OTTUMWA — The new CEO at Ottumwa Regional Health Center knows there are challenges to face, but they won't be his first.
Phil Noel came to Iowa from his hospital leadership job in San Antonio, Texas. While there, he was CEO of a specialty hospital, became chief operating officer for a 617-bed hospital and was then asked to be in charge of building a new hospital to replace an old one.
"It was a very tight timelines," he said Friday. "I worked seven days a week for a year, but it was very exciting. How often do you get to build a hospital?"
The logistics of moving staff and equipment from an old, 100-plus bed hospital to a new one, of planning where each department would be located so as to compliment other departments and of getting the facility up and running is a valuable part of one's background, Noel acknowledged.
"I can draw on those experiences here," he said.
So what does he need to do here, at ORHC, which is owned by RegionalCare Hospital Partners Inc. of Tennessee?
"I know there are challenges. Right now, and for the past month being here in an interim position, I've been doing a 360 [degree] evaluation."
Noel has been meeting with employees, doctors and members of the business community in Ottumwa.
Staff had questions and comments; he'd scheduled half an hour for forums, and they ended up lasting two or three times that.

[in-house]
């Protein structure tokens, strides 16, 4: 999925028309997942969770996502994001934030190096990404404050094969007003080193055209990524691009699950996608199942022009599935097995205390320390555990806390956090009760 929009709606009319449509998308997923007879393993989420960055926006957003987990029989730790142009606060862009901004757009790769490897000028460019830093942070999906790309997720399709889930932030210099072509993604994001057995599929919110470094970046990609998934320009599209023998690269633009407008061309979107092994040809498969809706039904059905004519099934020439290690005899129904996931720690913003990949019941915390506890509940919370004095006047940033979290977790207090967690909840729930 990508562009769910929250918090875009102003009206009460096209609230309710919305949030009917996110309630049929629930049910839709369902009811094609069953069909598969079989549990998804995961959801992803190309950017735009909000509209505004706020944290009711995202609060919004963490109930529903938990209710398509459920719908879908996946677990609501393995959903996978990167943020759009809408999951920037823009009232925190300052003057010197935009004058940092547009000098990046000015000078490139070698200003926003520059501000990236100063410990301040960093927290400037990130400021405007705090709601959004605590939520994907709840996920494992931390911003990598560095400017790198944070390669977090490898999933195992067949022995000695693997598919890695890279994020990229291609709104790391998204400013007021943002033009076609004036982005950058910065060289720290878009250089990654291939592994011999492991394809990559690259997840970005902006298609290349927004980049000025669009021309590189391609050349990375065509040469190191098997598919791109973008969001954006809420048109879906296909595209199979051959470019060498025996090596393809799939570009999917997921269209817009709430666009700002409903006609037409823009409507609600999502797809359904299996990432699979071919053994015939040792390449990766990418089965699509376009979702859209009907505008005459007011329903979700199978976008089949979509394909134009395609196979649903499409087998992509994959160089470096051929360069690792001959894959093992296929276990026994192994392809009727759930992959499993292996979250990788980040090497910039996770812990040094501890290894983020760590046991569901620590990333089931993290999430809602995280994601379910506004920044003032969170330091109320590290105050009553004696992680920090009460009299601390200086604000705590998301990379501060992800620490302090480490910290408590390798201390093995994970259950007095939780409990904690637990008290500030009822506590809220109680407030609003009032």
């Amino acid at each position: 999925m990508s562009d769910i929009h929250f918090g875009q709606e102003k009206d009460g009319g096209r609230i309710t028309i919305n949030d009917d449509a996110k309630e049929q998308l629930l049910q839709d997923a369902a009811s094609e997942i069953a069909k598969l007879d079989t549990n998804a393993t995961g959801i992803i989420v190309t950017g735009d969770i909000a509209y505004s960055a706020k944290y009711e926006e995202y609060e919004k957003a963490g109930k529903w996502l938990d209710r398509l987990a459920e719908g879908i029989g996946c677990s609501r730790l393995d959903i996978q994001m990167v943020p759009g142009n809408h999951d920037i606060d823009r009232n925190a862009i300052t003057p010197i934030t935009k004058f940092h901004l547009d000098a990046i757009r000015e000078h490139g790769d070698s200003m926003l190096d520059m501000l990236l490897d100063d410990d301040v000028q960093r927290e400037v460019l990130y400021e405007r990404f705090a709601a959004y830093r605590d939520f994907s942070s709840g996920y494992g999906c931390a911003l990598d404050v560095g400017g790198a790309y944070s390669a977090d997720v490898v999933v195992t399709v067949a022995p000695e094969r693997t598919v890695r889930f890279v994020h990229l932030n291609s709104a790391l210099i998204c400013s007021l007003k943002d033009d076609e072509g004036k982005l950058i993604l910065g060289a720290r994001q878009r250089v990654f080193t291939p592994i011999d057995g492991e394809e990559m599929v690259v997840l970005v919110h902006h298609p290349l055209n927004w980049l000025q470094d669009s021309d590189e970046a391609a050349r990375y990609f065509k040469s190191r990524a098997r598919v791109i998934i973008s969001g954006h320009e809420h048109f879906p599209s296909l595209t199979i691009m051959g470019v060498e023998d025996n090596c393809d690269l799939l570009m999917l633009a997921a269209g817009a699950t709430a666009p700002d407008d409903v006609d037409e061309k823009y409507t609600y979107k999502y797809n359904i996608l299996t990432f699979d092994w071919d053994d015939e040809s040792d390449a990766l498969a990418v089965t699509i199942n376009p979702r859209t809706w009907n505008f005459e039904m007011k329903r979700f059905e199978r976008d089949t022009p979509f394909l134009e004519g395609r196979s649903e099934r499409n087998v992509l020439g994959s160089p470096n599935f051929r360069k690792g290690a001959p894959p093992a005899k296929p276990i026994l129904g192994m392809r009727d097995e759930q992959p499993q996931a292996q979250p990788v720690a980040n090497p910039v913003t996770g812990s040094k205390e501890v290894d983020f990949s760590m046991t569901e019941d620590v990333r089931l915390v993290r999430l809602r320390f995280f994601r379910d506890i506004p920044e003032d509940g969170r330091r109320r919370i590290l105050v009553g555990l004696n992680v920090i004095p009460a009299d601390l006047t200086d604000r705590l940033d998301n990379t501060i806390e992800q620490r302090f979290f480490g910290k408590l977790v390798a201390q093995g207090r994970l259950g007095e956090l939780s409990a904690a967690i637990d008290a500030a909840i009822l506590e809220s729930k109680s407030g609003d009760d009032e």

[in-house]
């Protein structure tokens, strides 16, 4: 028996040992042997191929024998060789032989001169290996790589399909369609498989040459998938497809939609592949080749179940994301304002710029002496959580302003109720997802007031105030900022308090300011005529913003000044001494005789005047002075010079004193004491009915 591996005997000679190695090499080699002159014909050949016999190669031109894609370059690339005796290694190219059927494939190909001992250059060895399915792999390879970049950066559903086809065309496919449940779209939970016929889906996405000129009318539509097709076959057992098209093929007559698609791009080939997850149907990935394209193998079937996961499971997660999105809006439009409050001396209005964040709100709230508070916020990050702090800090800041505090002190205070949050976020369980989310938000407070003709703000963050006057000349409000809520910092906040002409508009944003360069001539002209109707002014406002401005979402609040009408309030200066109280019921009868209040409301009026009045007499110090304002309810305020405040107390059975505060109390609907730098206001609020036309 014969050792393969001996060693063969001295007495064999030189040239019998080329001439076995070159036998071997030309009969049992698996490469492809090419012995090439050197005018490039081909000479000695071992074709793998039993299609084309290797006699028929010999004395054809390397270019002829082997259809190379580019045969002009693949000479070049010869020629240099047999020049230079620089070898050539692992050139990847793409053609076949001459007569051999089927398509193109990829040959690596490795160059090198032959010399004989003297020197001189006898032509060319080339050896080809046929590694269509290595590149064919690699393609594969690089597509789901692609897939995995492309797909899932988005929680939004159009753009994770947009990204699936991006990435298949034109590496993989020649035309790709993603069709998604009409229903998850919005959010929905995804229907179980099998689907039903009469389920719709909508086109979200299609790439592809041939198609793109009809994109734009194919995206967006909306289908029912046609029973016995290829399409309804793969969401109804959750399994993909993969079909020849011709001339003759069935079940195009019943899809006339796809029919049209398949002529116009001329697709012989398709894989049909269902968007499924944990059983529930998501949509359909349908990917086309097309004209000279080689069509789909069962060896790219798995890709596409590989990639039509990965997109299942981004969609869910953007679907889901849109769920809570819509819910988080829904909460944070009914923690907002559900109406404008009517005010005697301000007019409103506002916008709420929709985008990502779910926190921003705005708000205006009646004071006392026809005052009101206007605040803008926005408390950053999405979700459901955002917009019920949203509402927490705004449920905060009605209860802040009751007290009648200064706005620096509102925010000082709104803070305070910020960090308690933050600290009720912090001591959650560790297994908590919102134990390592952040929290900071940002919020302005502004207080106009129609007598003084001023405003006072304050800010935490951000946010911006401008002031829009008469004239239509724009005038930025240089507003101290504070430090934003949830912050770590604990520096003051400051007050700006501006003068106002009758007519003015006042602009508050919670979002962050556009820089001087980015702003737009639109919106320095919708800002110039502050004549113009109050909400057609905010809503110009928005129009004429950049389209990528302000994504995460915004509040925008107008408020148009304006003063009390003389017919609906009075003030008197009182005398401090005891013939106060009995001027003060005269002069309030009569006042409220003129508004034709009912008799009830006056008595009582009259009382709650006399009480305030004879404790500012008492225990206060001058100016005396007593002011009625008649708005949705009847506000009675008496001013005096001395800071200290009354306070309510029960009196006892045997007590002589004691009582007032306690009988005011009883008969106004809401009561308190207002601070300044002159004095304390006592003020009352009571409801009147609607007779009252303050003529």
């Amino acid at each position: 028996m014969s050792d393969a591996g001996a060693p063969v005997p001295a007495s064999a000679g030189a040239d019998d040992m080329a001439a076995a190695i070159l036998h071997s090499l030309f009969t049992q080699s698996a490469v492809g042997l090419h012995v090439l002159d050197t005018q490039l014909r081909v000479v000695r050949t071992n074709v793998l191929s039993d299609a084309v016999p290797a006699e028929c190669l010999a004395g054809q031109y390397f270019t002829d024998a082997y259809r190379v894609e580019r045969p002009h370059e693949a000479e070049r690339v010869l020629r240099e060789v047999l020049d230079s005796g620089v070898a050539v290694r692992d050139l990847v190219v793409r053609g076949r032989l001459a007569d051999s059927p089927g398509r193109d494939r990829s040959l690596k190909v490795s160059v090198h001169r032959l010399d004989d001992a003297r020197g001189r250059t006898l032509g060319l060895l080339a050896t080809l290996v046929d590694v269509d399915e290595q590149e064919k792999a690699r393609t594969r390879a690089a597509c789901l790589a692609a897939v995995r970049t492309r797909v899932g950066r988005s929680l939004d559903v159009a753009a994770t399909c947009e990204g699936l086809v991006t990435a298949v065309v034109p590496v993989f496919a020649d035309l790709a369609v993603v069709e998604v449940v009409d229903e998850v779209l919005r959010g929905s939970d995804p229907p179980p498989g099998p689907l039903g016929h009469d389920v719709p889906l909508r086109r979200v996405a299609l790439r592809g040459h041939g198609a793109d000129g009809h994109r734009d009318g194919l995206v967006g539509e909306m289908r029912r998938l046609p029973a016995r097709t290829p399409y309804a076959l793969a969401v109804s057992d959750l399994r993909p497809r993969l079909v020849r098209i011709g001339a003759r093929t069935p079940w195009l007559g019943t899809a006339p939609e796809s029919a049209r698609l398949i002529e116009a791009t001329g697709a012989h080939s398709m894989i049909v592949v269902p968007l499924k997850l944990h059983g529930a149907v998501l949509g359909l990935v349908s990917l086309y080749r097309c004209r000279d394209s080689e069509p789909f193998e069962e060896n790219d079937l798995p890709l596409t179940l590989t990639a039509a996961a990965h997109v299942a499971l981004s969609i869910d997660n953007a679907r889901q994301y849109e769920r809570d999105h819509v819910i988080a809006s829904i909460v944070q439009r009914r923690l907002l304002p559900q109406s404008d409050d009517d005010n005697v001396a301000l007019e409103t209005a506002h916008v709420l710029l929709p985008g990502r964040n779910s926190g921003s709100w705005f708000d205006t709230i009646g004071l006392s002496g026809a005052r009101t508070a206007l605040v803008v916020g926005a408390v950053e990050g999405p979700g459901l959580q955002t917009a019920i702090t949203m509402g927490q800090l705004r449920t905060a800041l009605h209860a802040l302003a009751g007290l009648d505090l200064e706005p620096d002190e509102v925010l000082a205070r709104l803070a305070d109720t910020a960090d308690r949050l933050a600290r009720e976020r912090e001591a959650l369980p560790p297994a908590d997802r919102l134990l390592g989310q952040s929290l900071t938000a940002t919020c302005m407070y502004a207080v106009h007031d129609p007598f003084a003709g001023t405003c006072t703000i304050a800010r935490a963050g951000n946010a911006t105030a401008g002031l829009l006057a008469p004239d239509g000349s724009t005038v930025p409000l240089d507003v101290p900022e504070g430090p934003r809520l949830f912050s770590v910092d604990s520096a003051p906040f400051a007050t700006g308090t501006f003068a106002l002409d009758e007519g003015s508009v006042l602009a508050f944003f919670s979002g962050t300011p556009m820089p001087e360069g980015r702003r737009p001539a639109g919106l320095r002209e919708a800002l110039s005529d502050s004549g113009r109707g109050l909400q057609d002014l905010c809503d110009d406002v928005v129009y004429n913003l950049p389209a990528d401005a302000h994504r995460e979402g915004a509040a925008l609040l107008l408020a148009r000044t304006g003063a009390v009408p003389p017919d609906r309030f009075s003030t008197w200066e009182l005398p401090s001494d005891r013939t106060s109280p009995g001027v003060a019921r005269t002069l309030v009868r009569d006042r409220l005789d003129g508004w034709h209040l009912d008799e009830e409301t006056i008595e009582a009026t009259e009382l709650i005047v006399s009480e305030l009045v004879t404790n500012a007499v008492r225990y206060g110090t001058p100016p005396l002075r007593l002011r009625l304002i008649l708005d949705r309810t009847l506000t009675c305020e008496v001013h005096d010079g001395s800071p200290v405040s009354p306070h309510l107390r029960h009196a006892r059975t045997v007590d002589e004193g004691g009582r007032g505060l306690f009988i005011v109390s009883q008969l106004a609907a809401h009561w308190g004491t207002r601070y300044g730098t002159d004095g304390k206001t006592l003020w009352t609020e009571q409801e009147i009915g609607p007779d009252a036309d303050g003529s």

"Employee engagement is very important," Noel said. "They [now] know I have an open-door policy. They can call, they can email. I gave every employee my cell number."
For his part of the employee forums, he said, he wanted staff to understand what was expected.
"We are accountable for everything we do — or don't do," he said.
He met with the medical staff as well; he considers them customers of the hospital. Doctors typically have their own practice at their own office. They come to ORHC to perform surgery or other procedures that require a hospital setting.
"To a physician, time is their most valuable commodity," Noel said. "We want to be sure we're good stewards of their time, and you don't want the patient waiting [either]."
Safety has to be the first consideration, but efficiency comes next. Doctors have a choice of places to do surgery, and Noel wants them to choose Ottumwa Regional for their cases.
The goal is to have an appropriate environment, he said, where safety comes first, where patients have a great experience and where employees want to come to work. He wants a hospital that the community feels comfortable using, knowing that they'll get "the best care, close to home."
Being isolated at a hospital is not a good thing for a CEO, Noel said.
"I look forward to being part of this community," he said, "of being actively engaged in the community."
— To see reporter Mark Newman's Twitter feed, go to @couriermark